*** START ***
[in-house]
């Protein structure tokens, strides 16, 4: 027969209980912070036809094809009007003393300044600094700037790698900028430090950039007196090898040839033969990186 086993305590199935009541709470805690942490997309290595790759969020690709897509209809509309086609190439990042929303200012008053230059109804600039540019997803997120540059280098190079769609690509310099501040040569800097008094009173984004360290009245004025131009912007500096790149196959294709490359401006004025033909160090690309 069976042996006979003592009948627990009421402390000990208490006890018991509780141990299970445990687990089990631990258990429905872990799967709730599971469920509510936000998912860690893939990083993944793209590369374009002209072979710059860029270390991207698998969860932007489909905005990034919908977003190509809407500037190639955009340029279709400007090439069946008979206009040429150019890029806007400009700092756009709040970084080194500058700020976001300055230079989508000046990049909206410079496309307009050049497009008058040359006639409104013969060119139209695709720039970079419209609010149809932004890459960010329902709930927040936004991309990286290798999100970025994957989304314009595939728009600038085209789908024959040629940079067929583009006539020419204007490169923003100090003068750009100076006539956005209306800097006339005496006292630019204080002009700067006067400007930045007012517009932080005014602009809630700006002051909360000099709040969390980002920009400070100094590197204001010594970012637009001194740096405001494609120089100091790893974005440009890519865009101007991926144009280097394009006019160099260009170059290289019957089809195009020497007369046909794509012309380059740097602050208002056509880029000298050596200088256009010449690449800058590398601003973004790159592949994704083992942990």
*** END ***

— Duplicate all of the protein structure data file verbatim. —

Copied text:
[in-house]
């Protein structure tokens, strides 16, 4: 027969209980912070036809094809009007003393300044600094700037790698900028430090950039007196090898040839033969990186 086993305590199935009541709470805690942490997309290595790759969020690709897509209809509309086609190439990042929303200012008053230059109804600039540019997803997120540059280098190079769609690509310099501040040569800097008094009173984004360290009245004025131009912007500096790149196959294709490359401006004025033909160090690309 069976042996006979003592009948627990009421402390000990208490006890018991509780141990299970445990687990089990631990258990429905872990799967709730599971469920509510936000998912860690893939990083993944793209590369374009002209072979710059860029270390991207698998969860932007489909905005990034919908977003190509809407500037190639955009340029279709400007090439069946008979206009040429150019890029806007400009700092756009709040970084080194500058700020976001300055230079989508000046990049909206410079496309307009050049497009008058040359006639409104013969060119139209695709720039970079419209609010149809932004890459960010329902709930927040936004991309990286290798999100970025994957989304314009595939728009600038085209789908024959040629940079067929583009006539020419204007490169923003100090003068750009100076006539956005209306800097006339005496006292630019204080002009700067006067400007930045007012517009932080005014602009809630700006002051909360000099709040969390980002920009400070100094590197204001010594970012637009001194740096405001494609120089100091790893974005440009890519865009101007991926144009280097394009006019160099260009170059290289019957089809195009020497007369046909794509012309380059740097602050208002056509880029000298050596200088256009010449690449800058590398601003973004790159592949994704083992942990």